For those who thought insurance companies are in it to provide excellent healthcare……you were wrong.
“US Chief Magistrate Judge Joseph Spero issued his decision Tuesday against United Behavioral Health, a unit of UnitedHealthcare, saying the insurer created internal policies that effectively discriminated against those seeking mental health and substance abuse treatment.”
“”It is well-established that effective treatment of mental health and substance use disorders includes treatment aimed at preventing relapse or deterioration of the patient’s condition and maintaining the patient’s level of functioning. UBH Guidelines deviate from that standard,” Spero said”
Medicynical notes: Given a choice between enhanced profits or funding excellent care, the private insurer’s policy was programmed to choose the former. After all it’s their their fiduciary responsibility.
We’ve talked about doctors receiving honoraria and other payments from drug companies to influence their choice of treatments. Always quite righteously physician groups have responded to such allegations with drivel about their professionalism and their over riding concern for their patients. That works up to a point but in our culture money talks.
As little as one free meal from a drug company can influence which medicines doctors prescribe for Medicare patients, according to a study using Medicare records and recently released data from the health care law’s Open Payments program.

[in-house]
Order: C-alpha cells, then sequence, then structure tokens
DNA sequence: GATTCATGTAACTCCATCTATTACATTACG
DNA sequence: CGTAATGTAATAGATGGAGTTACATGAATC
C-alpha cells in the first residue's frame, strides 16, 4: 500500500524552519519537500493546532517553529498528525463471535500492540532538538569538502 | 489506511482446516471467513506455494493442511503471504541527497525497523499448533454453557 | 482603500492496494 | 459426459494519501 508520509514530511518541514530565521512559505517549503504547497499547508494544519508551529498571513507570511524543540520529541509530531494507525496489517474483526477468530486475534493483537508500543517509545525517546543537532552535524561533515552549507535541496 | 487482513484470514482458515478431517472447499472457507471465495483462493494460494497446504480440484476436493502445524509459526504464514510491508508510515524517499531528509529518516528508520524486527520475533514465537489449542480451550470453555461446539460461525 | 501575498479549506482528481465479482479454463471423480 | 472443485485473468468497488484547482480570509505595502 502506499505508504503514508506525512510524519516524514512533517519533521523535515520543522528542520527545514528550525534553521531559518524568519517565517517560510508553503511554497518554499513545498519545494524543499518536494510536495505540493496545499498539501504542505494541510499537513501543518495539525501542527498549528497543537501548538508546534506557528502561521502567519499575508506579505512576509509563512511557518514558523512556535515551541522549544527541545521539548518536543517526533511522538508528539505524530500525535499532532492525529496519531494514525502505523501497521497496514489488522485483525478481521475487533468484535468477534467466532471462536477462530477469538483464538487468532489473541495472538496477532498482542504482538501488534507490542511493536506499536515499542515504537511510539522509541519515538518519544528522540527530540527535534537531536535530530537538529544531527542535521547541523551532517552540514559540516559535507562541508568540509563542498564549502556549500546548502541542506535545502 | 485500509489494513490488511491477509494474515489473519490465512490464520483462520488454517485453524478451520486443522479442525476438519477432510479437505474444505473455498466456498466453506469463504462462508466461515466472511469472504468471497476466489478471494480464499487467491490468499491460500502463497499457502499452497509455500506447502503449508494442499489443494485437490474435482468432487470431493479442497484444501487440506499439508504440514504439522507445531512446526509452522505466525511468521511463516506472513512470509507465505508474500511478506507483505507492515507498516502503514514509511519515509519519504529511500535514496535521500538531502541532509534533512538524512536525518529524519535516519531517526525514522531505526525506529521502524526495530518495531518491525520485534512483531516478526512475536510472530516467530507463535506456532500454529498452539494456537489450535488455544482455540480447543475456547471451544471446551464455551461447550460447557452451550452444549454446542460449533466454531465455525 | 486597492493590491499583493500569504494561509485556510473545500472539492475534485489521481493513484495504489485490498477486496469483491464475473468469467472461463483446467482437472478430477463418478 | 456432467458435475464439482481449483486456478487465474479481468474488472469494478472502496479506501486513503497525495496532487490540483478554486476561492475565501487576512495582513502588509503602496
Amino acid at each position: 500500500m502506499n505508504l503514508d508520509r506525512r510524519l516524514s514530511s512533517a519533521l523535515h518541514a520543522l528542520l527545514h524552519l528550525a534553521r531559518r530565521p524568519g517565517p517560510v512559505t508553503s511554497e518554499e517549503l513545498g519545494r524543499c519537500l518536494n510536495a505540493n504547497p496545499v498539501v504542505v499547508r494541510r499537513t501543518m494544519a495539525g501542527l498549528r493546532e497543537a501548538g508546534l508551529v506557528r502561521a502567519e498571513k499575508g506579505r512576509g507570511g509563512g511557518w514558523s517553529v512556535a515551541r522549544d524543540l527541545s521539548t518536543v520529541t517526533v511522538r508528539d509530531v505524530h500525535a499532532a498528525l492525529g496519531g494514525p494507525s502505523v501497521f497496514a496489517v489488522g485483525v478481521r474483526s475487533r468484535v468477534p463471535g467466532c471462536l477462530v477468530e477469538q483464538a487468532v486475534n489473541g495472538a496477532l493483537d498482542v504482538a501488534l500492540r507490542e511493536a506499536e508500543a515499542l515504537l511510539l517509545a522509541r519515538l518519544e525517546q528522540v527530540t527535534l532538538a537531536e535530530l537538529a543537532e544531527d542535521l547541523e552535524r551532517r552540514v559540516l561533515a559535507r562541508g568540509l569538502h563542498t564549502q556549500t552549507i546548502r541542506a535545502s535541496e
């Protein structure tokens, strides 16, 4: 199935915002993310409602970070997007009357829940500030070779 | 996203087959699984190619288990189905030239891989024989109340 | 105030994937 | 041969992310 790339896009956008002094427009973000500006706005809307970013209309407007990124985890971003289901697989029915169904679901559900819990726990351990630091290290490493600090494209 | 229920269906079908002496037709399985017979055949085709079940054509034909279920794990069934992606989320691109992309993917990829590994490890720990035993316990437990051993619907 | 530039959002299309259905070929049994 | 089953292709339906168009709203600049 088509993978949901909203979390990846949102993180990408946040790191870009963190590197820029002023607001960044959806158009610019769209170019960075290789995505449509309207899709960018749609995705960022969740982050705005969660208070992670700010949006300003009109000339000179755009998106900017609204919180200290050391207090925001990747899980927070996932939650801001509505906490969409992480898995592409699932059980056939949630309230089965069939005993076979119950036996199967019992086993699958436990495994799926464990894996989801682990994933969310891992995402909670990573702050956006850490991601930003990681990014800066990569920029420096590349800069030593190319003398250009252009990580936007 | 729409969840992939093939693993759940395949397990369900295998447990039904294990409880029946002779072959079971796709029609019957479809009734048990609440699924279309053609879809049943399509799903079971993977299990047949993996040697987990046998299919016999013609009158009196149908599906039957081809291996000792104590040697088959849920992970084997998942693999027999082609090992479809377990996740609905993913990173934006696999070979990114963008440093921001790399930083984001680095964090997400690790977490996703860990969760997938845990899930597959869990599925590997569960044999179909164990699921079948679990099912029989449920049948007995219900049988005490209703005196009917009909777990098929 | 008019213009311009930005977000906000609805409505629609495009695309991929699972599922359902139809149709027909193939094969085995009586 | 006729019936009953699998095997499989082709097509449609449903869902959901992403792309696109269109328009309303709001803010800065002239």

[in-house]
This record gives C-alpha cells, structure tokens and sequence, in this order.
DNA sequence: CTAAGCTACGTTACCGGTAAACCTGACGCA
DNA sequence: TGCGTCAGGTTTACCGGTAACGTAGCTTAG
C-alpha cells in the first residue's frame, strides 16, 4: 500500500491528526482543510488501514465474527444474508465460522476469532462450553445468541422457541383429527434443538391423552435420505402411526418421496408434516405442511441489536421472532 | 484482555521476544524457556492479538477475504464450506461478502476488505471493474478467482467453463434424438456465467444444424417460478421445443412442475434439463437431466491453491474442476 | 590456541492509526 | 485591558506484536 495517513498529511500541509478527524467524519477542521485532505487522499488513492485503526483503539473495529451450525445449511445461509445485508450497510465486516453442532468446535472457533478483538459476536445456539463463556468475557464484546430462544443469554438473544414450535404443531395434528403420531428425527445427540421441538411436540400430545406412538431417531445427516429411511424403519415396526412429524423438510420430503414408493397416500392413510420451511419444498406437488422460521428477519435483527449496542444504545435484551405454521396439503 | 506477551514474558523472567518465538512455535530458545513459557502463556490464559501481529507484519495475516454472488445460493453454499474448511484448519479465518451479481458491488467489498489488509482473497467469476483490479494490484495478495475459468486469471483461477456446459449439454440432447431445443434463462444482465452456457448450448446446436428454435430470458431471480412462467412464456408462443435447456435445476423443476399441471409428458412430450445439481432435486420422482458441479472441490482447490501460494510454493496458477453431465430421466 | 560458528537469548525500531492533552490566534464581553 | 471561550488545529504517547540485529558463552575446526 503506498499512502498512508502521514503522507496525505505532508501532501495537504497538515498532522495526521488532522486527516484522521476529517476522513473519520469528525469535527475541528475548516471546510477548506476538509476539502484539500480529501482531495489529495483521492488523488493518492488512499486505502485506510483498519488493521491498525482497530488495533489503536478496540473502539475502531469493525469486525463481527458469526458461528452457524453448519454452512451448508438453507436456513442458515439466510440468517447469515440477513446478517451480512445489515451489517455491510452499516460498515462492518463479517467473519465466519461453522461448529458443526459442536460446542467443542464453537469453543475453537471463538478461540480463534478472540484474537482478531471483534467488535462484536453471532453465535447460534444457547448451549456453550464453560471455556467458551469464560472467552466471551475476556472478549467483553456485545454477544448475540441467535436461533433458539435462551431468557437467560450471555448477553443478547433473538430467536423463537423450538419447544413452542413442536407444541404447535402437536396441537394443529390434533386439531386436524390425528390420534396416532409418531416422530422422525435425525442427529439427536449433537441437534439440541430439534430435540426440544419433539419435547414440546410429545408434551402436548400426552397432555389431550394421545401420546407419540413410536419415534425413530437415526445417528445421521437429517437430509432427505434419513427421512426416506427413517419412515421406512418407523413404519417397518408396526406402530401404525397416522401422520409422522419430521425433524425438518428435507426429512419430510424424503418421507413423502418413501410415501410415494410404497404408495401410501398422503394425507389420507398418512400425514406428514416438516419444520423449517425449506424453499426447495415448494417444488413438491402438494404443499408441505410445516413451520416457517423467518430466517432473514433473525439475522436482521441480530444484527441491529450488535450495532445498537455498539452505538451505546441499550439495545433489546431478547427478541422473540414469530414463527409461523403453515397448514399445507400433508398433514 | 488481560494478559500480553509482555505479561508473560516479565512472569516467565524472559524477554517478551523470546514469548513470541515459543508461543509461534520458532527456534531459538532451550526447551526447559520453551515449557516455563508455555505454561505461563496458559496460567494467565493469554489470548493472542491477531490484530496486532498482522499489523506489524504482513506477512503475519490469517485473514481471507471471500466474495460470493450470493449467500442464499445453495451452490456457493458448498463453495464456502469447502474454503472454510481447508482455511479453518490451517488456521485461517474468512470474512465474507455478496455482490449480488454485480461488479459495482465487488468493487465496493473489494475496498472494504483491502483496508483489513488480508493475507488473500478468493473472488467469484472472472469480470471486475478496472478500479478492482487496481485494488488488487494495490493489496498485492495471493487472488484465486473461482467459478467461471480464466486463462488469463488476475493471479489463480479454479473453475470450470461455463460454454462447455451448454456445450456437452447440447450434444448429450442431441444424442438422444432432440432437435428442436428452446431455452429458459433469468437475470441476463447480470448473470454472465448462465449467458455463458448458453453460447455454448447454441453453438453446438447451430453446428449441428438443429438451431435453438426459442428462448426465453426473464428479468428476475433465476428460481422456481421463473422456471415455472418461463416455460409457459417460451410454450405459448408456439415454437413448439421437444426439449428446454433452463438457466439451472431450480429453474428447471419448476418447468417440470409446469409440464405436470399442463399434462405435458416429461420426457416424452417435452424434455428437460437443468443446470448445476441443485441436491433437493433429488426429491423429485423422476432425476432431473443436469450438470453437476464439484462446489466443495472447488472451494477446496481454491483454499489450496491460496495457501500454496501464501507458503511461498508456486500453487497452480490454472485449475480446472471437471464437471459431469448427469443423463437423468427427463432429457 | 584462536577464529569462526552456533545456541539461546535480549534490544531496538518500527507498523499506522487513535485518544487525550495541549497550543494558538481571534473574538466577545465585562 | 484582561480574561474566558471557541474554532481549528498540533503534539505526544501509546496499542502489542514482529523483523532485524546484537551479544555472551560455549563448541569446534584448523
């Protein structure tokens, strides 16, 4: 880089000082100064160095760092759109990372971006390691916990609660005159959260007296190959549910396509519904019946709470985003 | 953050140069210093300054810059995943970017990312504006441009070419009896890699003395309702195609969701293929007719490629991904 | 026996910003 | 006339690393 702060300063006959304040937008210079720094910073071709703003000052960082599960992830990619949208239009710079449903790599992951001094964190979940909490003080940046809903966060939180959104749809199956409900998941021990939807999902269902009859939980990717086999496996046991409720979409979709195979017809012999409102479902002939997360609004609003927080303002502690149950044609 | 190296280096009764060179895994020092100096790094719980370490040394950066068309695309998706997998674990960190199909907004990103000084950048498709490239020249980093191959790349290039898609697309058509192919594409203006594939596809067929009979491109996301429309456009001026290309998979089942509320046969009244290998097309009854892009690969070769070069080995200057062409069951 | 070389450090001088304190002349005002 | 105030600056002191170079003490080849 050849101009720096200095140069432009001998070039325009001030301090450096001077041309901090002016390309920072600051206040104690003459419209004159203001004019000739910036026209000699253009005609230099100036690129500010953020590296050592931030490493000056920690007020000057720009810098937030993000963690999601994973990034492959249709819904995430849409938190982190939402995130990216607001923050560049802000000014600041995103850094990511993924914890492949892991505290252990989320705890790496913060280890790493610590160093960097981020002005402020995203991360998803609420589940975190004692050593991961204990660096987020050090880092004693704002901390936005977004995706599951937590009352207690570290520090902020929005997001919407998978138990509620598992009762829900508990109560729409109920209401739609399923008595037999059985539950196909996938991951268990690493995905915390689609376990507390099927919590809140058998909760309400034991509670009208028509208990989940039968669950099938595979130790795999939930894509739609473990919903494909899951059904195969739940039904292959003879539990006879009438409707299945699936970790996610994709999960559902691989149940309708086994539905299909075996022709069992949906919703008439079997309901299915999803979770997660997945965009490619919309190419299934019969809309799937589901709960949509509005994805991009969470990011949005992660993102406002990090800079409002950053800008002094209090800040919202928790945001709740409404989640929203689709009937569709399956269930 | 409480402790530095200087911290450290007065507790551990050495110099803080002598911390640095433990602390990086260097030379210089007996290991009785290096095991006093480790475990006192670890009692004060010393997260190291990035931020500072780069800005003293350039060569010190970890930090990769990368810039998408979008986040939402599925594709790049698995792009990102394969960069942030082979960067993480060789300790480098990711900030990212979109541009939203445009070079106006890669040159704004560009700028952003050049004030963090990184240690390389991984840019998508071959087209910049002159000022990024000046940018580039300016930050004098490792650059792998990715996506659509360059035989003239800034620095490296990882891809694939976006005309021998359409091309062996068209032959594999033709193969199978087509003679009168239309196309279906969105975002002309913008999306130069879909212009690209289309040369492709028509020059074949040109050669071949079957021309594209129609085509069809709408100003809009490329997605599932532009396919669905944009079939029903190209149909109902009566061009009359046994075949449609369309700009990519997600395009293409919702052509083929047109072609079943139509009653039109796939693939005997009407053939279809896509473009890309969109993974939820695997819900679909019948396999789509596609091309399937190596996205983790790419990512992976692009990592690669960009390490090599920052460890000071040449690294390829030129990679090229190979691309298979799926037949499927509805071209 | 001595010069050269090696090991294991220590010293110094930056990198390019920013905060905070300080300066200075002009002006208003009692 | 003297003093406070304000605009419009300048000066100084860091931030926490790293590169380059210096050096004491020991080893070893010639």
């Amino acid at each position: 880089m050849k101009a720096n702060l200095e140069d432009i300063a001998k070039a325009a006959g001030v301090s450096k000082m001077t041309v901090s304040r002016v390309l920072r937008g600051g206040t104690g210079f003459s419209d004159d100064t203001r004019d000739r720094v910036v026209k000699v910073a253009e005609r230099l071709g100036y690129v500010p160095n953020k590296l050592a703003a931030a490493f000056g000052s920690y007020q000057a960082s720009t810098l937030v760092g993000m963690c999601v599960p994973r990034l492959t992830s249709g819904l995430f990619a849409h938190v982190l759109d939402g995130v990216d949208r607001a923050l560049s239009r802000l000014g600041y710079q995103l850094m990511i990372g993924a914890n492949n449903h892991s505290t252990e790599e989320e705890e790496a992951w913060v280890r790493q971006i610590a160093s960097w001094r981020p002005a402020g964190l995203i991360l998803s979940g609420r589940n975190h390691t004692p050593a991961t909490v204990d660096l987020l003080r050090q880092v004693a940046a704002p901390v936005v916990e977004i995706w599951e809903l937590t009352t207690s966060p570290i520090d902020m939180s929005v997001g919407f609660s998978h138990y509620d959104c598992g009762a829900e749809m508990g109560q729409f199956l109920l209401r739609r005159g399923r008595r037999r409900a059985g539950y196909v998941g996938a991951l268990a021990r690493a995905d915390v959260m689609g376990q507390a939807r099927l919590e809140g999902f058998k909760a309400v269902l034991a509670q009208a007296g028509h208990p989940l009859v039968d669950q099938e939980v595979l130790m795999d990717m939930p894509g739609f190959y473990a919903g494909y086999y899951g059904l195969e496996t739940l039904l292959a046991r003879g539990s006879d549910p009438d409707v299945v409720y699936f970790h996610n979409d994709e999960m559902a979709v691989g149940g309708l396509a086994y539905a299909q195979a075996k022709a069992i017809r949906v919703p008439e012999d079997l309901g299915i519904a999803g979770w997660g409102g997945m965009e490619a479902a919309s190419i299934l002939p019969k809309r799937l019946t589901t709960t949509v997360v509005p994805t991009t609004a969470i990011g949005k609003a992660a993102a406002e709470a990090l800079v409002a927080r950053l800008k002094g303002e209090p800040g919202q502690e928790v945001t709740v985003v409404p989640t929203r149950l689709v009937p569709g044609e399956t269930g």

Medicynical Note: For the almost 50 years that I’ve been a physician drug companies have vied for face time with physicians. Some of it is fairly legitimate education on new better drugs but most is simply a sales pitch to get the doc to change his/her prescribing habits, almost always with limited benefit and increased cost. Various incentives are provided to get this access–cash payments, meals, faux jobs, deals on medications given directly to patients. It all works and it all costs the system integrity and cash.
But hey that’s the way America works. Check out the gun lobby and the recent assault weapons votes. Money buys access and influence. Doctors are not immune.
His doctor had prescribed the cancer drug Gleevec, but Steiner’s insurance refused to cover its $3,500 monthly cost. Steiner, a warehouse manager for a publisher of Bible-themed literature, and his wife, Brenda, a part-time nurse, made just $30,000 a year. No way could they afford the drug on their own.